Here’s a delightfully hyperbolic piece from June 2006, about a year before Seattle’s peak pricing (but eight months after sales began declining year-over-year). By this time most of the rest of the country had figured out the boom was over, but remember, Seattle was special!
Blaine Weber, half of the big-time local architecture team of Weber + Thompson (designers of Fifteen Twenty-One and other high-profile local towers) penned this delightful piece for the Seattle Daily Journal of Commerce: Are we ready for Seattle’s pivotal moment in history?
Downtown Seattle is about to undergo the most significant change since Henry Yesler built his sawmill in 1853.
600 Wall Street, 256 units
The recent adoption of a new downtown zoning code that incents taller residential towers comes as Seattle witnesses a confluence of trends and drivers that will bring thousands of residents to new high-density homes in our urban center. According to local economists, Seattle’s strong economy and job growth projections are accelerating. This will be a defining moment for the future of downtown Seattle.
10,000 residential units?
Suddenly, a proliferation of new high-rise residential tower projects is on the books, in for permits, or under construction. In downtown Seattle, there are 13 projects already under construction, with another 49 proposed. If all of these projects proceed to construction, over 8,000 new residential units will be built by 2010 in the most rapid expansion of high-density development in the history of our city. It is anticipated that this number could easily grow to 10,000 new units as additional projects are queued up to meet continued demand.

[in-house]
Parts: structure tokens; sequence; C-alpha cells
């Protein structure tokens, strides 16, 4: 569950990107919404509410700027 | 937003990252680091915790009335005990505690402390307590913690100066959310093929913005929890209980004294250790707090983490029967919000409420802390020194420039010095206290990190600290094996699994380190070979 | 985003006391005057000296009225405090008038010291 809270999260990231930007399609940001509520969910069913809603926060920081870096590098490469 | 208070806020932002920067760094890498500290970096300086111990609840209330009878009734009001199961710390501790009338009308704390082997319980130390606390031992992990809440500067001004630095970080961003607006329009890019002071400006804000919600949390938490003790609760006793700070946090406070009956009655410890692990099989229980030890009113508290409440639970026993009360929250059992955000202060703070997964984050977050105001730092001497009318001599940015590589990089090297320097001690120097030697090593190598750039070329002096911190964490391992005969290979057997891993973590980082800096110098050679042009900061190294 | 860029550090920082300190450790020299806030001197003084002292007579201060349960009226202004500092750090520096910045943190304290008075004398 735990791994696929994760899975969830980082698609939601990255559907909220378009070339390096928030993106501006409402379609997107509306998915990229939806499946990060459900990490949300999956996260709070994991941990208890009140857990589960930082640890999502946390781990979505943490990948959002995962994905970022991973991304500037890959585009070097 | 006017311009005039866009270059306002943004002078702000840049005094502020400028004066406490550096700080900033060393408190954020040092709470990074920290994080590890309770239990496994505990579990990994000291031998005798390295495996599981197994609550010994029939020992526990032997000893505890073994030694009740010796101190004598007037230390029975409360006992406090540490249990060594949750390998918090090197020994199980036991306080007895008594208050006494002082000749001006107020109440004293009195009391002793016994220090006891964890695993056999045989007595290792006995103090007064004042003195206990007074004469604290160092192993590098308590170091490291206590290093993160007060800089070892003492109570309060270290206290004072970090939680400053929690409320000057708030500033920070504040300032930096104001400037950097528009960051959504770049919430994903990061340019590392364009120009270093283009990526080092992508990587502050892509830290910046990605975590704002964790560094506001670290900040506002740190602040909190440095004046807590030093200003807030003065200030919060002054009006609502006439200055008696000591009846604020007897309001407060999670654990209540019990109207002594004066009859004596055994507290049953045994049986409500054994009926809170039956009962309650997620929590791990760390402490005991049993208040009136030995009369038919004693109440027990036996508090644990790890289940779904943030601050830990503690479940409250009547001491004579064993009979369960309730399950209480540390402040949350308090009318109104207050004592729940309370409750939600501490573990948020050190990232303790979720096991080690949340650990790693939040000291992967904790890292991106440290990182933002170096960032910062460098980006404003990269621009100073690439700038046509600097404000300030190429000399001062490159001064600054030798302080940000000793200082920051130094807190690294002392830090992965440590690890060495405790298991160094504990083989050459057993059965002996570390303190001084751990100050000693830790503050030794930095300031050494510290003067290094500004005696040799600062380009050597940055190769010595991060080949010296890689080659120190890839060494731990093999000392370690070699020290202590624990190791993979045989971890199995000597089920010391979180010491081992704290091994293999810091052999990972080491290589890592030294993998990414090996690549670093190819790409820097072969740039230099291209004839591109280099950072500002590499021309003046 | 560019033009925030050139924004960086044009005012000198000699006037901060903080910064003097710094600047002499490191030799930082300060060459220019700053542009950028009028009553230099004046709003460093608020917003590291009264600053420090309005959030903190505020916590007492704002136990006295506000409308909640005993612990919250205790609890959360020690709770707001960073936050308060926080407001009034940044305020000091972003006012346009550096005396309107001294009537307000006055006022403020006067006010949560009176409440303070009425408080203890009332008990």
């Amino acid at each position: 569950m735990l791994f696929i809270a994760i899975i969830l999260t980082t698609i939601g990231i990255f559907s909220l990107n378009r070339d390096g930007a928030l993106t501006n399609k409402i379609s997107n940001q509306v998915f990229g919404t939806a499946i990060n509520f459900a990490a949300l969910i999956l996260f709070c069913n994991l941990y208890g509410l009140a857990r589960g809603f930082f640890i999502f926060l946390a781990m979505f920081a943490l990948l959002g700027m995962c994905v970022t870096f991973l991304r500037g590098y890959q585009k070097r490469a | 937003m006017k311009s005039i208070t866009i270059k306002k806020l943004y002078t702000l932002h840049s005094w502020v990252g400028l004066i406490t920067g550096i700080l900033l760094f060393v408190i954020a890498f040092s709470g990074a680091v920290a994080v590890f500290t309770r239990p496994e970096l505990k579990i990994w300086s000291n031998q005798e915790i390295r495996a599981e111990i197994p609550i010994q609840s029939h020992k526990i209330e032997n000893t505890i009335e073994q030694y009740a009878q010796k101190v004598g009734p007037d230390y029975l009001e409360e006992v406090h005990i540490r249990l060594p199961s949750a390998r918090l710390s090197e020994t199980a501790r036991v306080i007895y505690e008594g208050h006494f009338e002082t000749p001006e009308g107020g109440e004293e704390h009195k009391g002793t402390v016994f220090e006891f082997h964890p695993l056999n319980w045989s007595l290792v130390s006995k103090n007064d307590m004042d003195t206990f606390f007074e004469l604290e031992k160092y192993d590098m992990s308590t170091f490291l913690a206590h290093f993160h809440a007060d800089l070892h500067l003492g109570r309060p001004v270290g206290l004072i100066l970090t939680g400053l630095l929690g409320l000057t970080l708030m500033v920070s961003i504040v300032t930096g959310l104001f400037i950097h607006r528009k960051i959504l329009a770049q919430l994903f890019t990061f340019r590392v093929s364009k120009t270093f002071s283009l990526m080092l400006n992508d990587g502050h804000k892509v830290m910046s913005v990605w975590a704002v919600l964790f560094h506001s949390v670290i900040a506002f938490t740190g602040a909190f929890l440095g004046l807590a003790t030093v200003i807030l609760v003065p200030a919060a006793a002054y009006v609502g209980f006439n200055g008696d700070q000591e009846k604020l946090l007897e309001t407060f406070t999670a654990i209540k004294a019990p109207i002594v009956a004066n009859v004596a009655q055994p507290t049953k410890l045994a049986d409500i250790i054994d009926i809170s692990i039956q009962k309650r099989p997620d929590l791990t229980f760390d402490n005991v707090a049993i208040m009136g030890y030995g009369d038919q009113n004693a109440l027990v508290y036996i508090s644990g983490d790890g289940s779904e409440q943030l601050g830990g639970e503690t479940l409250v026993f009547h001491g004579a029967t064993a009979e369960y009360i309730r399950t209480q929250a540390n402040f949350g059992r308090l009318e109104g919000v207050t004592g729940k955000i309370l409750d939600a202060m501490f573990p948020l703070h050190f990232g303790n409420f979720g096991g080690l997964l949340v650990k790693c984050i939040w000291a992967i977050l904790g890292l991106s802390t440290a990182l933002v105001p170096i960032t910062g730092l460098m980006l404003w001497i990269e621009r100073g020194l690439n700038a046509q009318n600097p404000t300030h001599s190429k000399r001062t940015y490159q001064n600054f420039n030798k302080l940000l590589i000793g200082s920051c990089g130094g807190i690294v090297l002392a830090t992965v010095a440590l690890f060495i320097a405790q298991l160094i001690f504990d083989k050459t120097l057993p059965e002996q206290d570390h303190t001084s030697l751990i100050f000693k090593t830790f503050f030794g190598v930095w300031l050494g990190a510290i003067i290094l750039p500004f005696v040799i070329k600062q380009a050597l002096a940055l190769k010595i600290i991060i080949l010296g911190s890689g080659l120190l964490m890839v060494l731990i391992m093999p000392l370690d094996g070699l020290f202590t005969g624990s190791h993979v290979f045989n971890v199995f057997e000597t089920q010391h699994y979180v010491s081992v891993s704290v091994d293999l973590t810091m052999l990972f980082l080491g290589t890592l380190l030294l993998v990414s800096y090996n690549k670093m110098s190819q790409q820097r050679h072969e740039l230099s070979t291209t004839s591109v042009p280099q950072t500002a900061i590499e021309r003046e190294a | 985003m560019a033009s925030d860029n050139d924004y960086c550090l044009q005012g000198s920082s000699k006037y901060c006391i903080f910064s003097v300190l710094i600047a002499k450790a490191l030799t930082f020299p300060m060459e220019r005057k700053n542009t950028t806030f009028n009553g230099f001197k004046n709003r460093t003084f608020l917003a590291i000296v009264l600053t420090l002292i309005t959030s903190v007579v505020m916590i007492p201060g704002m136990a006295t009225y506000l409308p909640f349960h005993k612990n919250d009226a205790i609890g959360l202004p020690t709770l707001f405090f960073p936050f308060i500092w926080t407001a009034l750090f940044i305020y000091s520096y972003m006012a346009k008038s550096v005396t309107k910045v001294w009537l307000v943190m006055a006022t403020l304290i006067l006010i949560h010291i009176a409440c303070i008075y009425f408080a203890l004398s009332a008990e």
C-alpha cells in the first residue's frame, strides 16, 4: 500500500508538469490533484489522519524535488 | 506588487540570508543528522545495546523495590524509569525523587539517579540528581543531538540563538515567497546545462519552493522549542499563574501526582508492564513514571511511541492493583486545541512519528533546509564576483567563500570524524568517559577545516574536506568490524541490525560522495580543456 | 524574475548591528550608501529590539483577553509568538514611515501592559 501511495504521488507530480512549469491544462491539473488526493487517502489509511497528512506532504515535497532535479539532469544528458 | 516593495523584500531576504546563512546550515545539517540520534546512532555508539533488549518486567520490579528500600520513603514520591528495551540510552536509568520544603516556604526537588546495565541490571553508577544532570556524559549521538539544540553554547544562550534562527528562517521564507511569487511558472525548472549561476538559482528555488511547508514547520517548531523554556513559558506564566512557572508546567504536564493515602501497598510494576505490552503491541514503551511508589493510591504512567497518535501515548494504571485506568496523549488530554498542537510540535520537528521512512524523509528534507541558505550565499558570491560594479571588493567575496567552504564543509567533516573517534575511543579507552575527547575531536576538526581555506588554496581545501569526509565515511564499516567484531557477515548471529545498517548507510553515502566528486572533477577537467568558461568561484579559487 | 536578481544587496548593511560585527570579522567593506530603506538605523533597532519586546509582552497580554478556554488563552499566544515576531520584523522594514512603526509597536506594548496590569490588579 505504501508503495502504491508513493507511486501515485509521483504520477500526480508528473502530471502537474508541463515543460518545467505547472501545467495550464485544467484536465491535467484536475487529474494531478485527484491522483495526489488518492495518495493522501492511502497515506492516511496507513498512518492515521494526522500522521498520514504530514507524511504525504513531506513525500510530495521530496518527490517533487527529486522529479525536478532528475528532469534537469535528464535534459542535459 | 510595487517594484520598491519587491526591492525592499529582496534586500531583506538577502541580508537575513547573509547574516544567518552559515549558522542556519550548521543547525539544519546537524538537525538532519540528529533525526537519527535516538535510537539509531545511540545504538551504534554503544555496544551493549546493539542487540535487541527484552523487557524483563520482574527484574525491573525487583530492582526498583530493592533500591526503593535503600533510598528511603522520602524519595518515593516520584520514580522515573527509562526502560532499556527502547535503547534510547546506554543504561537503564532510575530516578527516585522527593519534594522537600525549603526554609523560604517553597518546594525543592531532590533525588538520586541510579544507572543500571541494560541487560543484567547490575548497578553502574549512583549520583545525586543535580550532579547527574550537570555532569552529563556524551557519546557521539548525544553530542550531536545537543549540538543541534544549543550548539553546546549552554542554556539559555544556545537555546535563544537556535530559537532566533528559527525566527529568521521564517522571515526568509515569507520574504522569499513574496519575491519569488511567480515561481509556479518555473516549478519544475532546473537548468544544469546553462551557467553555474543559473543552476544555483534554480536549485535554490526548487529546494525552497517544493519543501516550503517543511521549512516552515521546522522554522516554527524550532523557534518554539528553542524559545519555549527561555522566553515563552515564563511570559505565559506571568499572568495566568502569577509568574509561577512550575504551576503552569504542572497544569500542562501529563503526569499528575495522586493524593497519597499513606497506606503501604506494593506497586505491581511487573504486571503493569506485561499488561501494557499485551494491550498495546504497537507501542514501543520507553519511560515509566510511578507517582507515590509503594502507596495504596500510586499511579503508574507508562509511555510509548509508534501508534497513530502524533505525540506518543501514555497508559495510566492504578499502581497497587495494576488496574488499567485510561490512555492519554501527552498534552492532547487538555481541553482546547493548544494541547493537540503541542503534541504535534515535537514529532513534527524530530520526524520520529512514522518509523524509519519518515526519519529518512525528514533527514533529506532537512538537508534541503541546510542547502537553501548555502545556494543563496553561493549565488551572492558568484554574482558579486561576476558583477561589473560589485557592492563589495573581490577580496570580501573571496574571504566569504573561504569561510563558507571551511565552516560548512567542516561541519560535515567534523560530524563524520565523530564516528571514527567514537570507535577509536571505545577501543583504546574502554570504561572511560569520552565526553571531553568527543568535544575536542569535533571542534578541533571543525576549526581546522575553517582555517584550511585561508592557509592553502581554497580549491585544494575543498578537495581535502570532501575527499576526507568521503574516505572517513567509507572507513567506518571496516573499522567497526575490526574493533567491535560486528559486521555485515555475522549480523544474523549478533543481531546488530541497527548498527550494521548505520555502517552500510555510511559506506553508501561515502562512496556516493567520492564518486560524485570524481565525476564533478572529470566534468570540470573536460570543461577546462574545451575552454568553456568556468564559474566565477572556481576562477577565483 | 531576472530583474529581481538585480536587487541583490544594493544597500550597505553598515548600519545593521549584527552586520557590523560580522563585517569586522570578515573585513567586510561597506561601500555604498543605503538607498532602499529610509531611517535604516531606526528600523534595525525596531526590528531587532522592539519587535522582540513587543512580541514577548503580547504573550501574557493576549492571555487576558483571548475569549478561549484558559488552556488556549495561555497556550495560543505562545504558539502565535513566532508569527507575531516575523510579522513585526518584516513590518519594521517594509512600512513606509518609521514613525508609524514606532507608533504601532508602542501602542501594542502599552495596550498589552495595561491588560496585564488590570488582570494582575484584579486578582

Supply and demand
The question that many are asking is: Will there be enough people moving into downtown to fill all of these towers? According to local economist Matthew Gardener, the market could readily absorb up to 2,500 new units per year. Based on a current assessment of when projects are slated for occupancy, the market will have difficulty providing this supply for the next couple of years because the typical high-rise tower takes three to four years to design and build.
Rich stuff. He goes on to support his claims of massive demand with three major points: “Restrictive land-use rules,” “road rage,” and “seeking new life-styles.” Yes, “road rage.” Seriously.
Of the three projects pictured in the article—Fifteen Twenty-One, 600 Wall Street, and 1800 Terry Avenue—only one was actually built. I wonder how many of the “8,000 new residential units by 2010” really ended up materializing? I bet less than half.
Be sure to catch the rest of the articles in the entire special “Urban Development” section of the June 2006 Journal, too. Lots of great stuff in there, including an article on condo development in Tacoma that declares to the skeptics that “the doubts are unwarranted.” Well okay then.
Here’s what I had to say about this article at the time:
Maybe it’s just me, but I don’t see how forking over half a million or more for a tiny box of a home downtown is the gateway to a “lifestyle that is less stressful.” The whole article is very pie-in-the-sky, so take from it what you will.
Guess it wasn’t just me.